The difference between overweight and obesity is one of degree. Picture a straight line… on the left side is underweight and on the far right is morbid obesity. Overweight and obesity are in between those extremes with obesity being the step just before morbid obesity.
These classifications are determined by a measurement called body mass index, BMI. The BMI considers the weight in proportion to the height and, as such, is considered a useful tool in evaluating weight. (A very muscular person may have a high BMI rating without being obese because muscle weighs more than fat. However, most of us reading about obesity don’t fall into that category.)
The vast majority of overweight or obese folks are “simply” consuming more calories than they are using up. However, there are rare occasions when the extra weight is tied to hereditary or “chemical imbalance” (hormonal or metabolic factors).
Overweight and obesity affect health in negative ways. Very often they contribute to the development or worsening of long-term conditions such as heart disease, diabetes, joint problems such as arthritis, sleep disorders, cancer, and depression.
Particularly alarming is the growing trend toward excessive weight in children and adolescents. Some studies indicate that almost half of them are overweight, or even obese. Children who are overweight are likely going to become overweight adults. And, they are at greater risk of developing weight-related diseases because of the long time they have been overweight by the time they reach adulthood.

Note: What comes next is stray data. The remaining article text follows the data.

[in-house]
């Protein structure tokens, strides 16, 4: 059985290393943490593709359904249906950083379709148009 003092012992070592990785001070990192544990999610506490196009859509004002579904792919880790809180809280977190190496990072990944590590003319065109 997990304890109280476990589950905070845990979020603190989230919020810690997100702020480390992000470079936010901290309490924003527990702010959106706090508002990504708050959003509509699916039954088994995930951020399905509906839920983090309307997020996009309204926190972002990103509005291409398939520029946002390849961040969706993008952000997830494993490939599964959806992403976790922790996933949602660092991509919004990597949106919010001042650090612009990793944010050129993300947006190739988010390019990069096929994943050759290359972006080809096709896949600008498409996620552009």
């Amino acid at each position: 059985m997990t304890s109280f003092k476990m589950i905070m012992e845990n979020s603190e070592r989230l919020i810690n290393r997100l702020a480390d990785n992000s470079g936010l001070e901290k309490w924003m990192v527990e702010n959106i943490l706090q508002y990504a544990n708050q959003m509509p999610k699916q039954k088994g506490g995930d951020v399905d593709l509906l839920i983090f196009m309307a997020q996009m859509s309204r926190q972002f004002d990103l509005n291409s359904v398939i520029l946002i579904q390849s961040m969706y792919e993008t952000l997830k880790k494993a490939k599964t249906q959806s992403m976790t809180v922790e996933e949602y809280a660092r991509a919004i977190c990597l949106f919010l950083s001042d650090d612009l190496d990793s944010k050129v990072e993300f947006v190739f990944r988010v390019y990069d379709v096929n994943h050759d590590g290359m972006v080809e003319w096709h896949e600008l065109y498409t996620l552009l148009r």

Our kids aren’t eating properly and they don’t get enough exercise. In addition to the danger of associated disease, kids who are overweight experience more social pressure (just what teenagers need… more pressure!), depression, behavioral and learning problems, and various other psychological disorders.
So, what’s the solution? Visit the health care provider first. Most adults can safely “go on a diet” but children have very different needs. They require a diet which provides adequate nourishment to support growth and development while at the same time, restriction of calories for weight loss. The doctor will first exclude physical reasons for the child’s weight issues. Then he will determine how many calories the child needs daily and which food items should be part of his daily nutrition.
There may be a need for intervention from other professionals as well, such as a nutritionist, counselor, or behavioral psychologist. A good plan needs to be decided upon because children who need to lose weight are at risk of over-reacting and may even become anorexic. Your doctor can help you make decisions on how best to help the child loss weight.